In its largest-ever acquisition, Salesforce is buying workplace messaging app Slack for $27.7 billion, setting up a battle for enterprise social media customers with arch rival Microsoft.
The mega-deal will make Slack’s remote communication platform available to users of Salesforce’s Customer 360 data manager in what Salesforce CEO Marc Benioff called a “match made in heaven.”
“Together, Salesforce and Slack will shape the future of enterprise software and transform the way everyone works in the all-digital, work-from-anywhere world,” he said in a news release.
Slack does not disclose user numbers but says 130,000 organizations now pay for its service, an increase of 30% over the last year that reflects the shift to remote work amid the coronavirus pandemic.
Under the terms of the deal, Slack shareholders will get $26.79 in cash and 0.0776 shares of Salesforce stock in exchange for each of their shares. “Slack was ripe for the taking. Entering 2020 it had lost around 40% of its value since it went public” in April 2019, TechCrunch reported.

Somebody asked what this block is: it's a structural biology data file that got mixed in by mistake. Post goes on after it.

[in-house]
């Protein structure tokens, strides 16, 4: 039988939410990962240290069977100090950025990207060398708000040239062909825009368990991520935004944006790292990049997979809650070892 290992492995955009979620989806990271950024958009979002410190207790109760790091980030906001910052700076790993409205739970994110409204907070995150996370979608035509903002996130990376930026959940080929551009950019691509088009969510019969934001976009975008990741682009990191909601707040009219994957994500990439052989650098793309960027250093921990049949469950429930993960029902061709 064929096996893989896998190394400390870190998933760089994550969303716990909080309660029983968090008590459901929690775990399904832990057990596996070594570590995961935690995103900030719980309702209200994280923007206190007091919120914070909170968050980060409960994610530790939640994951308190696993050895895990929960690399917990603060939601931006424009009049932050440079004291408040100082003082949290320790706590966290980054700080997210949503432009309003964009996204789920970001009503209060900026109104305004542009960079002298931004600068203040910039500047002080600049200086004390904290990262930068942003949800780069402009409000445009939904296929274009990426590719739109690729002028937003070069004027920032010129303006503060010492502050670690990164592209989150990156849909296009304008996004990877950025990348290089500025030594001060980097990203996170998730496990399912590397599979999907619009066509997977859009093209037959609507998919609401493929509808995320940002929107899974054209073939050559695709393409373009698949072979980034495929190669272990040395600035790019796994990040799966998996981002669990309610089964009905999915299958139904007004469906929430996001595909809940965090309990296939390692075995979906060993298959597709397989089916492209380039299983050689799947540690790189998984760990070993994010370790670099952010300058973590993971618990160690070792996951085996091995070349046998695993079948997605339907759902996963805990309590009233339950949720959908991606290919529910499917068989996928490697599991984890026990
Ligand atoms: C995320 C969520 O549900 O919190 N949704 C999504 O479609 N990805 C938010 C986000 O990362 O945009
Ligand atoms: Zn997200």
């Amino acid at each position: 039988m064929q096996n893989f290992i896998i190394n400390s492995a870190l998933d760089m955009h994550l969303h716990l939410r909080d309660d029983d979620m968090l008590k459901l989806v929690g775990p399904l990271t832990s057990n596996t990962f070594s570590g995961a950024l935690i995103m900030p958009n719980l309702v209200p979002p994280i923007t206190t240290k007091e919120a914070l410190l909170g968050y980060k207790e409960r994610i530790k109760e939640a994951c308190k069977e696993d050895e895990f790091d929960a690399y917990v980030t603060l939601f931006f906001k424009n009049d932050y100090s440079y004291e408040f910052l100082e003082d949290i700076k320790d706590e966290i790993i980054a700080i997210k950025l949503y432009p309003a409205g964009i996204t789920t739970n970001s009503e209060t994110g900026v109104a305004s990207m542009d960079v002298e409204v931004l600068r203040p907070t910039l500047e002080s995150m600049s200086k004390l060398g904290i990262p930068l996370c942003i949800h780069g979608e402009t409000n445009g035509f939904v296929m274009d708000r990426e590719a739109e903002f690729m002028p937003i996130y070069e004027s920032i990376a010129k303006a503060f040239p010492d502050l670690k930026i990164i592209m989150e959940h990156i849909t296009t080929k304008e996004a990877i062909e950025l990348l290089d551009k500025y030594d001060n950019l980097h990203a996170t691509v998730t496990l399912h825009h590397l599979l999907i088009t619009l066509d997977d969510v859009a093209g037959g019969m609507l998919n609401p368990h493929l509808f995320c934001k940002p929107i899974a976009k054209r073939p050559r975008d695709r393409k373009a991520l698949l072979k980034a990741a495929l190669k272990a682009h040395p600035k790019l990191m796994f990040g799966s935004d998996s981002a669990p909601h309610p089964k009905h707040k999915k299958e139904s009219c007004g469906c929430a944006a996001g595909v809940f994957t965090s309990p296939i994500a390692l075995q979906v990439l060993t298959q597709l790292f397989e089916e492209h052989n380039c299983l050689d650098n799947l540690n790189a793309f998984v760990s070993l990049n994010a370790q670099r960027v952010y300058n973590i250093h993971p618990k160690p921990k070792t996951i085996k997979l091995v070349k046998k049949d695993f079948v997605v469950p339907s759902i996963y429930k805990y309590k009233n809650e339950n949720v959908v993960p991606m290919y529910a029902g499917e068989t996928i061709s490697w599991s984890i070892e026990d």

For Salesforce, the deal takes it further from its core business of customer relationship management and follows its purchase of the Quip collaboration platform in 2016 for $750 million. Slack is designed to work with other popular workplace tools such as Google Docs or Trello, which makes it useful for more than just chat.
“When paired with the Slack acquisition [Quip] gives Salesforce a much more robust social story to tell than its internal option Chatter, an early attempt at enterprise social that never really caught on,” TechCrunch said.
According to CNN Business, the acquisition will also “position Salesforce and Microsoft, with its Teams chat platform, as closer competitors in the remote collaboration space.”
“The core reason for this deal in our opinion is to keep pace with the cloud behemoth in Redmond,” Wedbush analyst Dan Ives said in a client note. “Slack … looks like the natural fit for Salesforce to beef up its collaboration and messaging footprint and keep pace with [Microsoft].”
Teams grew to 75 million daily active users by the end of April, up from 44 million in mid-March.